We have reached the land of Jesus’ birth and death. Today one hundred and one of us spent most of the day just north of the Sea of Galilee, starting where it all started in Nazareth, moving on to Cana, and ending on Mt. Tabor. With a group our size it takes time and while I had hoped to include the monastery of Mt. Carmel here in Haifa as a late afternoon stop, we did not make it back before their 500pm closing. Darkness comes quite early here in the Holy Land at this time of the year (445pm today) as it is about as far east in what is called the Central European time zone as one can get. On the other hand, sunrise tomorrow morning will be about 545am.
Everything and I do mean everything was closed on our arrival in the port of Haifa today. Because it was Jewish Sabbath, there were no workers loading or unloading the mammoth freighters in the harbor, no cars on the street and little noise anywhere. Haifa and this eastern part of Israel is heavily Arab, Muslim and quite productive. To witness it all so still was eerie.
It took about an hour to drive from the port to Nazareth which is a city built up and down several hillsides. Since Nazareth is today mostly Arab Muslim and Arab Christian (declining dramatically in number) and since it was Saturday there was considerably more activity to be found there, traffic jams and people on the non-existent sidewalks. Nazareth has throughout its history been something of a melting pot of people, even in biblical times, a biblical “Podunk” lacking any one religious or cultural identification. It was for this reason that Nathaniel could ask in the Gospel, “can anything good come from Nazareth.” Well for us it certainly did.
The angel Gabriel is said to have appeared to Mary at what today is called “Mary’s Well” of which there are two, one public and open to everyone on the streets and one under an Orthodox church. Which one it actually happened at is mostly irrelevant as the Holy Land is place where one experiences the Lord more than validating information or seeking specificity. The Franciscan fathers have built a magnificent basilica on the spot where legend days Mary and Joseph lived and raised Jesus and there is also almost attached a Church of St. Joseph which does not press the imagination as much. There was an American group celebrating Mass on the lower altar of the basilica, which is closer to Mary’s home. So what began with an angelic appearance to Mary then moves on to the Jerusalem area with Mary’s visit to her cousin Elizabeth in Ein Karem (not on the West Bank) and eventually with Joseph to the birth of her child in Bethlehem, which we will visit on Monday.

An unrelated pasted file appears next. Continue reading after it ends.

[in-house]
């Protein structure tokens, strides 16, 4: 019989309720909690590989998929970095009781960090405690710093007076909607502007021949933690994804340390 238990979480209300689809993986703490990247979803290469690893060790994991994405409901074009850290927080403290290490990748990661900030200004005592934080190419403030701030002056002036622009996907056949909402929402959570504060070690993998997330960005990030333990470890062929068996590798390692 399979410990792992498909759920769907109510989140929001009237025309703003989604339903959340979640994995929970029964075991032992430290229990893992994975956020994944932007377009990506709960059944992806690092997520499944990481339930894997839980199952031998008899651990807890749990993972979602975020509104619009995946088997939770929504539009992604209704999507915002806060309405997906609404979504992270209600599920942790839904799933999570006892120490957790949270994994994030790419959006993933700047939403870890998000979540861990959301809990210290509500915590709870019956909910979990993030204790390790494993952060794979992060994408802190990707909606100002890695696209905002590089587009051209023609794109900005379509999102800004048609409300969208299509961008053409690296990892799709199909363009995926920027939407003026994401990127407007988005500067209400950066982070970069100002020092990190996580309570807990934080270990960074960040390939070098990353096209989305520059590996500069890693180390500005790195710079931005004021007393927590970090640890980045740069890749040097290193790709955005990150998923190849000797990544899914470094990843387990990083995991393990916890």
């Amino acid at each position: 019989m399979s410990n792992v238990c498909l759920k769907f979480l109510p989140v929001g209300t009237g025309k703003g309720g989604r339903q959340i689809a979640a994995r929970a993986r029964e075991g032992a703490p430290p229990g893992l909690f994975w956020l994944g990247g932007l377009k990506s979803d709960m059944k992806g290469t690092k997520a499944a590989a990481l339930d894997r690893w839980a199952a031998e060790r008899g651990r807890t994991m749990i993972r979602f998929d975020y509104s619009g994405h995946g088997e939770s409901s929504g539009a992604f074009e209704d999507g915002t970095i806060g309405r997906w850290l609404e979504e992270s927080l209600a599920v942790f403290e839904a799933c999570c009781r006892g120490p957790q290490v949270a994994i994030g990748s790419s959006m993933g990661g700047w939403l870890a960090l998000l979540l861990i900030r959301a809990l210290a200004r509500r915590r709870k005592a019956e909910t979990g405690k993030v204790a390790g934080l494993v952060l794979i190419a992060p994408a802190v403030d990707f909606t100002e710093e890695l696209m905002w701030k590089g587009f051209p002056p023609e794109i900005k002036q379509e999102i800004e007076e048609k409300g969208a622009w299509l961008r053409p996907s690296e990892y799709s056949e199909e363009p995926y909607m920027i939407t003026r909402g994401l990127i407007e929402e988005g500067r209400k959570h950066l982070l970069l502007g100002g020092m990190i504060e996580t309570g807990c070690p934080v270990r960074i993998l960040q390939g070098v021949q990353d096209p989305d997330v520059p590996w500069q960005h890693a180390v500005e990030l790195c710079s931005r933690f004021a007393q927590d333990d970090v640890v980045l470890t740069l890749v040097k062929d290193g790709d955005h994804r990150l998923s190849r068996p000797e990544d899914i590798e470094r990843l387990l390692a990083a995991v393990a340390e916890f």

Mary and Jesus would have walked down a steep hill and up another one on the five-mile walk to Cana and the famous wedding. We had Mass in the new chapel at Cana, again run beautifully by the Franciscans responsible for the holy places here. Monsignor Bosso gave a wonderful homily on “relationships” which centered somewhat on Mary’s relation with a “testy” Jesus in the famous Gospel where water was turned into wine. Then, all married couples present renewed their wedding vows and there were few dry eyes to be found. My group sang beautifully at this Mass and since we had the small space of this Church to ourselves, it was a wonderful liturgy. I think all married couples on this trip (and there are three whose marriages I have personally witnessed) would consider this the highlight at least of today and perhaps the whole trip.
Then on to Mt. Tabor, which at 1700 feet dominates the countryside of this Galilee region. Off to the east in the distance is to be seen Mt. Hermon which stands at about 5600 feet and which some of the Protestant churches have begun to say was the site of the Transfiguration, not Mt. Tabor. Whatever, the new basilica and surround grounds on a day with a high of perhaps 75 degrees, blue sky and delightful breeze captured our hearts and imagination. It was not hard to envision Jesus, Peter and James sharing that special moment of “epiphany.” Monsignor Bosso here pointed out that the transfiguration account in the Gospel immediately follows Jesus’ prediction of his impending death and resurrection and was meant to convince his two friends that they too needed to prepare themselves for the “cross” which would lead to resurrected life and transfiguration in the life, which is to come. He reminded us that moments of glory often precede or follow moments of challenge in life and we need to prepare ourselves for these moments in order to share the glory of eternal life.
To get to the top of Mt. Tabor, the busses can only take you about a third of the way and then you transfer to a ten person taxi which takes you the rest of the way up a spine-chilling crooked and an narrow road with many, many hairpin turns eliciting prayers from everyone in the cab. The saying around here is that the real reason the two apostles did not wish to leave the place was they didn’t want to take the taxi ride back down!
Tomorrow we spend the whole day around the Sea of Galilee and Sunday Mass will be celebrated for all of you at the Church of the Primacy. Stayed tuned.